Observation of Basal Sliding of Variegated Glacier, Alaska
Variegated Glacier is a surge-type glacier in the St Elias mountain range in Alaska. The interval between surges is about 20 years; the last one occurred in 1964 to 1965. This glacier has been studied extensively since 1973 (Bindschadler and others, 1977). Thus far, measurements of ice velocities have been restricted to the surface. They have been analyzed using geophysically measured ice depths, in order to estimate ice velocities in the ice mass and at the base (Bindschadler and others, 1978). From 1973 to 1977 the distribution of annual ice velocities along most of the length of the glacier can be explained primarily by internal deformation without major contribution from sliding at the base. However, the variation of surface velocity with time gives definite indication that sliding occurs in summer and that the average summer rate is increasing progressively from summer to summer and that in a zone 5 to 7 km below the head of the glacier the summer-to-summer increase in inferred sliding rate is especially rapid. This is a notably distinguishing feature, which is probably indicative of a build-up toward the next surge. In order to obtain direct information about sliding-rates and water pressures at the base in this zone, a bore hole was drilled to the bottom of the glacier about 6 km below the glacier head. Observations in the hole started in June 1978 and were continued until 31 July 1978. The hole connected to an englacial water system at a depth of 204 m whereupon the water level dropped gradually to about 100 m below the surface. The last 6 m above-the base at 356 m could be drilled only by means of a cable tool because of the presence of debris-rich ice. Upon reaching the bottom, the water level increased rapidly to the firn water table at about 8 m below surface. Large variations in water level of about 200 m occurred during the following period of observation of 35 d. Major events such as audible icequakes, heavy rainfalls, and a period of unusually high ablation were associated with abrupt increases of water level up to the firn water table. High water pressure at the bottom drove a flow of muddy and sandy water upward in the hole. Consequently high freezing rates in the lower 150 m of the hole produced a very rough bore-hole wall covered with ledges, coral-reef-like features, grooves, and pockets filled with sand. Near the bottom, embedded rocks stuck out of the bore-hole wall. These features were recognized by bore-hole television. The bore-hole bottom consisted of sand which continuously proliferated and washed into the hole. Attempts to remove this sand by means of a sand pump failed, the bailed-out sand being replaced immediately. From bore-hole inclinometry an internal deformation of the ice mass of 0.22 m d^(−1) was obtained. Together with average surface velocity of 0.47 m d^(−1) we get a sliding velocity of 0.25 m d^(−1), averaged over the time of observation. This result confirms the sliding velocities inferred from surface velocity measurements. It also lies on the exponential trend line of increasing summer-to-summer velocities showing a doubling of sliding velocities about every two years (Bindschadler and others, unpublished). This strongly indicates that the next surge is likely to occur in the early eighties. Input of water from the surface probably will play a role in triggering the surge.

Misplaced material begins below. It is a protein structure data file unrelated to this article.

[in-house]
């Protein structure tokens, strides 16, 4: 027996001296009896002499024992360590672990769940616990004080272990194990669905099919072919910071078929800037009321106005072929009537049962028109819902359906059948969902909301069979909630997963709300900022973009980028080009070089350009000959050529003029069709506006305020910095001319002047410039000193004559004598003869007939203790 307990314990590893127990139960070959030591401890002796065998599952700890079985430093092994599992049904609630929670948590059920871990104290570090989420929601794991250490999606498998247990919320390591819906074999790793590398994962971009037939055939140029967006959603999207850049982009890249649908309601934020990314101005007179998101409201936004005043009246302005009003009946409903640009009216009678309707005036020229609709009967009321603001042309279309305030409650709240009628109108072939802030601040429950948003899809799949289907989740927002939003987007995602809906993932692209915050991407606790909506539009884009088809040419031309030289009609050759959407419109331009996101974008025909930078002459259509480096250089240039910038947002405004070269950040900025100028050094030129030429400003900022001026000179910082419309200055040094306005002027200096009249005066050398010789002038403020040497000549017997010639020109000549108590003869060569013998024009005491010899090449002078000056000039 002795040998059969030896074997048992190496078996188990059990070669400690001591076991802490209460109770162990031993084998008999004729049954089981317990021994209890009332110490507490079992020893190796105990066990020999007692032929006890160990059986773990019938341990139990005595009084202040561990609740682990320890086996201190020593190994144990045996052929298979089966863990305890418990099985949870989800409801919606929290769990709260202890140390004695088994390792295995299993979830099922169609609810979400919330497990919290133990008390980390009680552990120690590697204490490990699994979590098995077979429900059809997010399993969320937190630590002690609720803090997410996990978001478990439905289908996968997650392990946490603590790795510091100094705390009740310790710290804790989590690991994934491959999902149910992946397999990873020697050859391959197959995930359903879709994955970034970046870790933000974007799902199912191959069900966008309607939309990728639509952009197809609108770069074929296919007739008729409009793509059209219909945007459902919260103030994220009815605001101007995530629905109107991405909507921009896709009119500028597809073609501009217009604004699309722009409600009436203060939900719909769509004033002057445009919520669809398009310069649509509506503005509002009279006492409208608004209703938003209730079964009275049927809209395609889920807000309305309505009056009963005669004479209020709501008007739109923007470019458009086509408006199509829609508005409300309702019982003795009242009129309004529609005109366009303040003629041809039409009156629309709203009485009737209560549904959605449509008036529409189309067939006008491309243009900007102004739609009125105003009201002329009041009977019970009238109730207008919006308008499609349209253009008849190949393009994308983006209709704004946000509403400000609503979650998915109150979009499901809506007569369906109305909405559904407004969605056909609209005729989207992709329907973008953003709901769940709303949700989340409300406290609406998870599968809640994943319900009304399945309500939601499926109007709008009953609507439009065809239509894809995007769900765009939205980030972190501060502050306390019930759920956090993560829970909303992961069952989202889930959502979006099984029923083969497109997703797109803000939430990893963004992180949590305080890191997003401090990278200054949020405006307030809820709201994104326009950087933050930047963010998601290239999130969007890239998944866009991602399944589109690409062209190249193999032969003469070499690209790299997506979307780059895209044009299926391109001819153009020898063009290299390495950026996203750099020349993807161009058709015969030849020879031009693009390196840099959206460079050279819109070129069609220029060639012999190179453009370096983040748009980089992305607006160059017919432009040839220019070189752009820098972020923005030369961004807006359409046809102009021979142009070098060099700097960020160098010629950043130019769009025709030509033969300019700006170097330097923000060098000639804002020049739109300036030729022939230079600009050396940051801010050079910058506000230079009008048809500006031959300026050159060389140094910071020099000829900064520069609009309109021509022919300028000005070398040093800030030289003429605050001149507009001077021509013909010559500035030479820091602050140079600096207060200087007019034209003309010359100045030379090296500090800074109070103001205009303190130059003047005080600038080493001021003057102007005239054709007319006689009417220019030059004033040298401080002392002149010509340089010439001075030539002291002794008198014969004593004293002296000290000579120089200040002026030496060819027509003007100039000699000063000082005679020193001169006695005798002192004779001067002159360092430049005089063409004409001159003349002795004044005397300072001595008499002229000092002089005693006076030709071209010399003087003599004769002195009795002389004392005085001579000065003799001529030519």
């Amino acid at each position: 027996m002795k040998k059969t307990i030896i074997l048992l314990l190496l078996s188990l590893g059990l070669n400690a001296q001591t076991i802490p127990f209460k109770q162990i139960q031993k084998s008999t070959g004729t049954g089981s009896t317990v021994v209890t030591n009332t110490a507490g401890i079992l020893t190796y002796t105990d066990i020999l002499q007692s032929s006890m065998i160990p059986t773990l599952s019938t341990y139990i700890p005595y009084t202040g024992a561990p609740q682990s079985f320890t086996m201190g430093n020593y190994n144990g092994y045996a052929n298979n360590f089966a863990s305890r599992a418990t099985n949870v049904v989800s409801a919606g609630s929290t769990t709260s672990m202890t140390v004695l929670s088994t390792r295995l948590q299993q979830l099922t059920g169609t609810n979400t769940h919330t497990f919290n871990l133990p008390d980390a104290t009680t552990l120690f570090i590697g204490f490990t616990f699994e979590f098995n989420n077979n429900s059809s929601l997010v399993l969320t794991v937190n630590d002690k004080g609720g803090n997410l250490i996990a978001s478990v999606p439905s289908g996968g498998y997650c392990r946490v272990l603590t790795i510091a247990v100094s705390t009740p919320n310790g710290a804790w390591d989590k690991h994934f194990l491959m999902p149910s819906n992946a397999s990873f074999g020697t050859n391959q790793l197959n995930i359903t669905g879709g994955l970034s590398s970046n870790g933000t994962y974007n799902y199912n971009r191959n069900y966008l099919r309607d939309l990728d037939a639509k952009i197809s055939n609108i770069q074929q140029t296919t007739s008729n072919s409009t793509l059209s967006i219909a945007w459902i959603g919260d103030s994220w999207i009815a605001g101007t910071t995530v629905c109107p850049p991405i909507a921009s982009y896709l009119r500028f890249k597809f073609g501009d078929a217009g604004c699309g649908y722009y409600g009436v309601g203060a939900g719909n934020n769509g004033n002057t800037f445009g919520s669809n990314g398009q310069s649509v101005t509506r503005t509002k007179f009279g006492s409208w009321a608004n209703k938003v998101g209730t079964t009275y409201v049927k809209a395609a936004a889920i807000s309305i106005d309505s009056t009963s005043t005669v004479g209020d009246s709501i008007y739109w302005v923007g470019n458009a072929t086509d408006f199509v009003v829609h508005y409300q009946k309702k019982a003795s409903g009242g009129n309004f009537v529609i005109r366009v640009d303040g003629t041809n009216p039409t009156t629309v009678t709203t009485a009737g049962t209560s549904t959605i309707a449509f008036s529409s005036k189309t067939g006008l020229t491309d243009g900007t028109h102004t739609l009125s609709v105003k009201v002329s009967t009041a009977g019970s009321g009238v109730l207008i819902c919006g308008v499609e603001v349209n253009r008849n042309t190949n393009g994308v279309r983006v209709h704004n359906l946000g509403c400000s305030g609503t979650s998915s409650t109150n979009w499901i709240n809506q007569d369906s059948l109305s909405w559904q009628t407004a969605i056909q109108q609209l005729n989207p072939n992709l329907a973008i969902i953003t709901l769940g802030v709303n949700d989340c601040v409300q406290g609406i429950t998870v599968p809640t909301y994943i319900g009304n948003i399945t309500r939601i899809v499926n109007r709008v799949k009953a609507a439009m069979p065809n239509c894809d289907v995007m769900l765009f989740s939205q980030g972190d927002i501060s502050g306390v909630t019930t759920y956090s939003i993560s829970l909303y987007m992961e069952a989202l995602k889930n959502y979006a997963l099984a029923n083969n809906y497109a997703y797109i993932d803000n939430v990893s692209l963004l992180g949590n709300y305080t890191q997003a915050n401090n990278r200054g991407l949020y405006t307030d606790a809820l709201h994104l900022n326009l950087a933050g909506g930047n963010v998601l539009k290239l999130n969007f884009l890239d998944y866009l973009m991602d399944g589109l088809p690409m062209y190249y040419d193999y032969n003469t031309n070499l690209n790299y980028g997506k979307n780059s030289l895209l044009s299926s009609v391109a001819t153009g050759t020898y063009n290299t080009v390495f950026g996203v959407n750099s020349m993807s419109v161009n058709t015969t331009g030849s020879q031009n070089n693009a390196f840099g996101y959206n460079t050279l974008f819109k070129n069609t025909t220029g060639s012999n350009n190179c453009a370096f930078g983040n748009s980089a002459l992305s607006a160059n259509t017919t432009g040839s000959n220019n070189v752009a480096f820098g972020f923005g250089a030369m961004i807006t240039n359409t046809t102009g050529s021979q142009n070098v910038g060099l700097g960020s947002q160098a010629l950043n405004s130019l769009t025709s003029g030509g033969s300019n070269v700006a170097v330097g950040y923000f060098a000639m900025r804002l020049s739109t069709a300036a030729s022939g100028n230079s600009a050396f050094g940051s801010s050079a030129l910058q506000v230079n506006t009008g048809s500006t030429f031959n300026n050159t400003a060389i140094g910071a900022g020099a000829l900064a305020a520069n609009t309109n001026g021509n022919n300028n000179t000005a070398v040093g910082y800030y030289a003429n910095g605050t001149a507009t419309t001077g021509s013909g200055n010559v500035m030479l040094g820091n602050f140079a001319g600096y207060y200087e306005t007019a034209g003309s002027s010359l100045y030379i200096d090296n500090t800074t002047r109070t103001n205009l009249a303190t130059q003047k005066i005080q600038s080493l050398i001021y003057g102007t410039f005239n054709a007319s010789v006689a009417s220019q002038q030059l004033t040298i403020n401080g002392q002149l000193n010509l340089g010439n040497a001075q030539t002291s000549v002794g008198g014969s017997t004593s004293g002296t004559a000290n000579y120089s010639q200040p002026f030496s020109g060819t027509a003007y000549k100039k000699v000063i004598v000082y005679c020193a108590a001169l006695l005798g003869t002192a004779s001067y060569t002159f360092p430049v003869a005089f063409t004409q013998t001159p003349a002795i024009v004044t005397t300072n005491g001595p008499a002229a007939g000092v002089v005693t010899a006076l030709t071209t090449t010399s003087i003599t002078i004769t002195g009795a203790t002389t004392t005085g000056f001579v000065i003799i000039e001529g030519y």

Additional Information© 1979 International Glaciological Society.